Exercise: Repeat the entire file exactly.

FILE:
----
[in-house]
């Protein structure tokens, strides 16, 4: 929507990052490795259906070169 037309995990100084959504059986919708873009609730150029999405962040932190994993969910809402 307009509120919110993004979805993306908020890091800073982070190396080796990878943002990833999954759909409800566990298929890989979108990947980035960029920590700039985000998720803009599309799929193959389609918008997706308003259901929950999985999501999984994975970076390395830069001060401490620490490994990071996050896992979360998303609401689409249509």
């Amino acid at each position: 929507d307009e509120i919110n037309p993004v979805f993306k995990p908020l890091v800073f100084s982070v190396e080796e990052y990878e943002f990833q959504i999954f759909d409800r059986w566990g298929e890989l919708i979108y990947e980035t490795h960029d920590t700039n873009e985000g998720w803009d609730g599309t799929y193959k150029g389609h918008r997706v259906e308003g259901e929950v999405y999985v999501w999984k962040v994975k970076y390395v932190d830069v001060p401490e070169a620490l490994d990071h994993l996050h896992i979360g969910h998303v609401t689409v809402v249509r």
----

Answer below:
[in-house]
């Protein structure tokens, strides 16, 4: 929507990052490795259906070169 037309995990100084959504059986919708873009609730150029999405962040932190994993969910809402 307009509120919110993004979805993306908020890091800073982070190396080796990878943002990833999954759909409800566990298929890989979108990947980035960029920590700039985000998720803009599309799929193959389609918008997706308003259901929950999985999501999984994975970076390395830069001060401490620490490994990071996050896992979360998303609401689409249509």
């Amino acid at each position: 929507d307009e509120i919110n037309p993004v979805f993306k995990p908020l890091v800073f100084s982070v190396e080796e990052y990878e943002f990833q959504i999954f759909d409800r059986w566990g298929e890989l919708i979108y990947e980035t490795h960029d920590t700039n873009e985000g998720w803009d609730g599309t799929y193959k150029g389609h918008r997706v259906e308003g259901e929950v999405y999985v999501w999984k962040v994975k970076y390395v932190d830069v001060p401490e070169a620490l490994d990071h994993l996050h896992i979360g969910h998303v609401t689409v809402v249509r």